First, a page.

My bottled-up anger turned into resentment. I knew that apathy wasn’t a viable solution, but I felt unable to be a good influence on my family. Eventually, the resentment built to a point where the only option I saw was to let my wife and kids know how wrong they were, and I conveyed that message with disgust rather than with love.

Our marriage came to a crisis point. My wife talked me into seeing a counselor. I was skeptical but was fortunate to find an incredible therapist. His name is Wes. The counseling wasn’t what I expected. I thought my wife and the counselor would gang up on me, pummel me, and tell me that I was a horrible human being; but it wasn’t like that.

What Wes did was teach us was how to communicate—something we hadn’t done effectively for a long time. He broke the word communicate into two parts: commune – to become one, and -icate – to make. Communication isn’t two people talking at each other. It’s working together to become one—to forge a connection between two wildly different people.

Image by Jose Cabello

Wes taught us that we don’t have to agree with each other on everything. He taught us that if two people agreed on everything, then one of them would be unnecessary. He taught us that we needed to understand each other, and to do that, we had to listen. Listening isn’t just giving the other person a turn to talk before you tell them what you want to say. It’s making an honest effort to see through their eyes. To understand someone, you have to acknowledge that just maybe, they might be right. Like Wes said, “You’re both crazy. You just have to understand each other’s crazy.”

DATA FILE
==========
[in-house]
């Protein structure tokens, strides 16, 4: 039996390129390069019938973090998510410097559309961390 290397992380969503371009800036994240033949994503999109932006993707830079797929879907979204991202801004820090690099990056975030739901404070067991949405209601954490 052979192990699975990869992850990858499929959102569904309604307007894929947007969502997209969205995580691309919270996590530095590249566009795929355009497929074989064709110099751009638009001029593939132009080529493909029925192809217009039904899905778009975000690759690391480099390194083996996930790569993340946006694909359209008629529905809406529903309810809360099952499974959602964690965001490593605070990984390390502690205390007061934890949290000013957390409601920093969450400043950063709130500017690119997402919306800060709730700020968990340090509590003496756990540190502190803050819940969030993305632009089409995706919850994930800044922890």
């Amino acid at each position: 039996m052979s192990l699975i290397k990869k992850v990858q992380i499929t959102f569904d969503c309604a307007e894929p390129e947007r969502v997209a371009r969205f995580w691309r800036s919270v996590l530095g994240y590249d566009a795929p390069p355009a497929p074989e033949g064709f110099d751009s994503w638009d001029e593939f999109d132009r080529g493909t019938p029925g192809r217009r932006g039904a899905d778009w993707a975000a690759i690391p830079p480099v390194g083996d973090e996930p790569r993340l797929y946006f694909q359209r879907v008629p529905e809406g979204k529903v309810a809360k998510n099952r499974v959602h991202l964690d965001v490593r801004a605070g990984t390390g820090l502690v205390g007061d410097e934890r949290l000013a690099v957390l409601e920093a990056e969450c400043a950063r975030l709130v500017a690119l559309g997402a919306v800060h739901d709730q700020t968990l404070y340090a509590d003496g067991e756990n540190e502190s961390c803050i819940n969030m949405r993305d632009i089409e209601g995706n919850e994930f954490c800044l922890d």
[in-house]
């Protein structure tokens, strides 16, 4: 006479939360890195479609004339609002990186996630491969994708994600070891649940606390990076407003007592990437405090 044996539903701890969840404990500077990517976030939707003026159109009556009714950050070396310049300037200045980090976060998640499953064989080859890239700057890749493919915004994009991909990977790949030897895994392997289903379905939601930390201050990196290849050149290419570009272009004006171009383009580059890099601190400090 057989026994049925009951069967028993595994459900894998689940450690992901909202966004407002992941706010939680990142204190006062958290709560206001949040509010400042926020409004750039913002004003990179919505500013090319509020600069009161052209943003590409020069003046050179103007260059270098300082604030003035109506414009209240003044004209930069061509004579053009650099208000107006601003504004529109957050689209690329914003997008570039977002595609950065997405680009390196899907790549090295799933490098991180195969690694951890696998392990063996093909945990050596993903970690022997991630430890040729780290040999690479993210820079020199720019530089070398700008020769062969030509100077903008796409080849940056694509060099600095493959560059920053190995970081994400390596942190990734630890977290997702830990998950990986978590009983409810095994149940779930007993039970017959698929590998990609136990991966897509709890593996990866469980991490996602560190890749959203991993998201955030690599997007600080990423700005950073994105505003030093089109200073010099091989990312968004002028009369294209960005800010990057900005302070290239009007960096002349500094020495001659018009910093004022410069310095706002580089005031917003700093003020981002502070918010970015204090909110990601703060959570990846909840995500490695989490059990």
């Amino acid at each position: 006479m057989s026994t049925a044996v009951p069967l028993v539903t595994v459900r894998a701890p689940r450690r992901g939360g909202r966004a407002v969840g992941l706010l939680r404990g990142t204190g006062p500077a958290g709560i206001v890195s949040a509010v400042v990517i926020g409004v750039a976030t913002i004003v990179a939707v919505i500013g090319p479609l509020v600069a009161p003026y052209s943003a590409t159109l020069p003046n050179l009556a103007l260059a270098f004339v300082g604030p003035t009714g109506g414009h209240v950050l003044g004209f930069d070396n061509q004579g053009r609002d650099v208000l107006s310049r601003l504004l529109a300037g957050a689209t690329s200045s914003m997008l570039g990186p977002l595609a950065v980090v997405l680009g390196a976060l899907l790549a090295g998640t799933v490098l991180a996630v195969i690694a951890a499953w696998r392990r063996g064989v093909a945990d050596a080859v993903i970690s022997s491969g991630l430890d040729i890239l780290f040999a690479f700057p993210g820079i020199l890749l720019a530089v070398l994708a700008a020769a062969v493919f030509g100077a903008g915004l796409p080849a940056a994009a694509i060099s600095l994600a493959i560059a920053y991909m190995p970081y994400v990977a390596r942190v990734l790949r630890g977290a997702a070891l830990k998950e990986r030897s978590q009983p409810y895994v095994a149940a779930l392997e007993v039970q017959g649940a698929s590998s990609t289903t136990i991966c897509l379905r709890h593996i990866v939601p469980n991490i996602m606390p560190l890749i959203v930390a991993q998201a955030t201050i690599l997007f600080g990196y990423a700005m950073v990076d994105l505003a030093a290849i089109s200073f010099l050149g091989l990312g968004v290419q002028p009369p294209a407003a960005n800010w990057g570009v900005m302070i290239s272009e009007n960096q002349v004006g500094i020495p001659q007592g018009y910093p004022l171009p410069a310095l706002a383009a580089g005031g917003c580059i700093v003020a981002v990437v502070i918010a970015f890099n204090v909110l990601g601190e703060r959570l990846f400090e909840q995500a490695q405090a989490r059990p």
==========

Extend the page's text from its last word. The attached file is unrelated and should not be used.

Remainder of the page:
I learned quite a few things from Wes. One thing in particular surprised me. I expected him to tell me that anger was a sin, but he said that anger was a gift from God—a mechanism designed to help ensure the survival of the species. It’s like a fire alarm. It’s an indispensable tool designed to help us survive. But how we respond to the alarm is what makes or breaks our relationships. When the alarm goes off, you can panic, or you can respond in a constructive way. Here’s an example.

Imagine you’re in a building, and the fire alarm starts blaring. There’s a child in the building, and you need to get her out. She’s standing there, clearly afraid and unsure of what to do, so you walk up to her and scream, “There’s a fire in the building! GET OUT NOW!!”

The child is startled. You’ve just triggered one of her other survival mechanisms: fear. Her instinct is to freeze.

That’s not good, you think. If she stays where she is, she’ll die in the fire. So you respond to the alarm with all the seriousness that it deserves.